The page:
SUPERHYPERCUBE
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SUPERHYPERCUBE finds common ground between Tetris and Blade Runner

VR had me skeptical, but then again, I’m pretty much always skeptical of new gaming technology. Similarly, when Microsoft’s Kinect rolled around, so too did my eyeballs, right into the back of my skull. I can lazily holler at my Xbox to turn on? Big deal. With VR, I could scan my entire surroundings and yet stay encompassed in another dimension? So what. My perception of VR was comparable to what the editors at Time thought when putting the creator of the Oculus Rift on their cover in that goofy pose: that VR was probably silly. Then I played a…

YellowSky
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Whateverland brings explorable art to personal VR

Designers at Lucid Trips have announced Whateverland, a game world that is also a virtual reality art gallery, allowing players to explore on personal VR devices. Players will be able to propel themselves as a pair of dissociated arms through a colorful “Dreamplanet” and interact with pieces that can be later bought in the form of a 3D print. The gallery will feature the work of prominent German artists Gero Doll, Rolf Bergmeier, Neo Rauch, and Daim. a more immersive “flying” experience.  The designers hope to make their project cross-platform—inclusive of Oculus Touch, HTC Vive & Lighthouse, and Sony’s Project…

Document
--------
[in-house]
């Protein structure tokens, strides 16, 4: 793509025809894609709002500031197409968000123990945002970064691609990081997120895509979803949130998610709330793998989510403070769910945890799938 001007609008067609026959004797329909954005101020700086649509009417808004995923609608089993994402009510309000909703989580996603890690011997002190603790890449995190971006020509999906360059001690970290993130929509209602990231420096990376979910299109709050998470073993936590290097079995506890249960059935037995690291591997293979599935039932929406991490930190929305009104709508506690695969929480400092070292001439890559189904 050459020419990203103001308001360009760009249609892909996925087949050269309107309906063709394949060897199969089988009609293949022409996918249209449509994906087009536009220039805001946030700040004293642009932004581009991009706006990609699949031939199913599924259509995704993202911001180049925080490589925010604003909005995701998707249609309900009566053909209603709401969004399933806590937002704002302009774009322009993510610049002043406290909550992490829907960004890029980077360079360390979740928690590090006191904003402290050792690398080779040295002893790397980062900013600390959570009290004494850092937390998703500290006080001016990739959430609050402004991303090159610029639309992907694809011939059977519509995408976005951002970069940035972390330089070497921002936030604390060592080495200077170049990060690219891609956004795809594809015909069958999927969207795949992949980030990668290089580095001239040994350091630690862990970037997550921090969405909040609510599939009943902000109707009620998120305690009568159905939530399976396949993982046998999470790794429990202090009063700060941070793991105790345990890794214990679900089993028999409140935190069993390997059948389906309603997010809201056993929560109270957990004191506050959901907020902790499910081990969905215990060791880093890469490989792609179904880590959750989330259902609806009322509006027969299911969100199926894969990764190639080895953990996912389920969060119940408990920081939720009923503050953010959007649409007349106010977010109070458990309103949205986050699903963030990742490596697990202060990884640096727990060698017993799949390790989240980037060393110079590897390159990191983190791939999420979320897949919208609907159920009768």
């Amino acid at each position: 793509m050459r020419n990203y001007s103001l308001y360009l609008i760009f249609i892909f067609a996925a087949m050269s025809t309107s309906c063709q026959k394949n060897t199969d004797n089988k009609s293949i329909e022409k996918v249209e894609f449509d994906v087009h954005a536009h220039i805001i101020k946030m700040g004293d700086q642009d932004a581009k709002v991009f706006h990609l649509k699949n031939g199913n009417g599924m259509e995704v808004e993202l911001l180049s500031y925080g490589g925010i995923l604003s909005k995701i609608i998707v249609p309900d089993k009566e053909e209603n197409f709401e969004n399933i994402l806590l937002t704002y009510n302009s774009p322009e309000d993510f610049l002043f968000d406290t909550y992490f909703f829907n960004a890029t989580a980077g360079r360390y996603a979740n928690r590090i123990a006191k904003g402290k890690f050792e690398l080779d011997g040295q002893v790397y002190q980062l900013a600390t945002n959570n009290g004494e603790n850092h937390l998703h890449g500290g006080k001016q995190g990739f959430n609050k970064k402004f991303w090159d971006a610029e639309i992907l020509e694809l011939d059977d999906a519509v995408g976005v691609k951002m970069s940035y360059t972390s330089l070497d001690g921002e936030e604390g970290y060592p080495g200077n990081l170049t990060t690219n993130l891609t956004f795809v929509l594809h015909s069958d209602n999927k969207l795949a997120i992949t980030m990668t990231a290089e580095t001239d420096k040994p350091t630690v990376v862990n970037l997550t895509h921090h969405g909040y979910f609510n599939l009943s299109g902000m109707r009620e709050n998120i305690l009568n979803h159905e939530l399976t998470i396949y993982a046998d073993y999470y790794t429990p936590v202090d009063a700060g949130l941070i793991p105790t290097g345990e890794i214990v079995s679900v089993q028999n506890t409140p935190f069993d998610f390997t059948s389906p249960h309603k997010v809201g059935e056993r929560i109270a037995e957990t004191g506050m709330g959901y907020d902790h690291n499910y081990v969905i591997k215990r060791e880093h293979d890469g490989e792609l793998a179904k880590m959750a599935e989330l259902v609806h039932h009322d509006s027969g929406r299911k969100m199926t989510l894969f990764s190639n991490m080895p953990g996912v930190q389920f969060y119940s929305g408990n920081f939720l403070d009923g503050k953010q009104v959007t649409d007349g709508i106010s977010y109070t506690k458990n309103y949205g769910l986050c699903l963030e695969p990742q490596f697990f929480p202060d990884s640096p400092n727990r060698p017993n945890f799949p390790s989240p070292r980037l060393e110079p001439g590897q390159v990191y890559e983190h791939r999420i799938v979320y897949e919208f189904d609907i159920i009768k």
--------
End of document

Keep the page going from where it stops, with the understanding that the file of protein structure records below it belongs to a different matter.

DenseSelfassuredAndeancondor
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Harmonix’s virtual reality game is a music "spatializer"

Harmonix reckons it’s time for the music visualizer to go about a big change. That’s probably about right. For an electronic art that’s almost as old as videogames it’s a wonder how it’s managed to remain so close to its roots in abstract shape-making. Did you know that the first commercial electronic music visualizer was created by the same guy who developed the home version of Pong, way back in 1976? The two mediums have always been intertwined. And so, as videogames make what seems to be a firm leap into virtual reality, Harmonix wants to bring music visualization into this…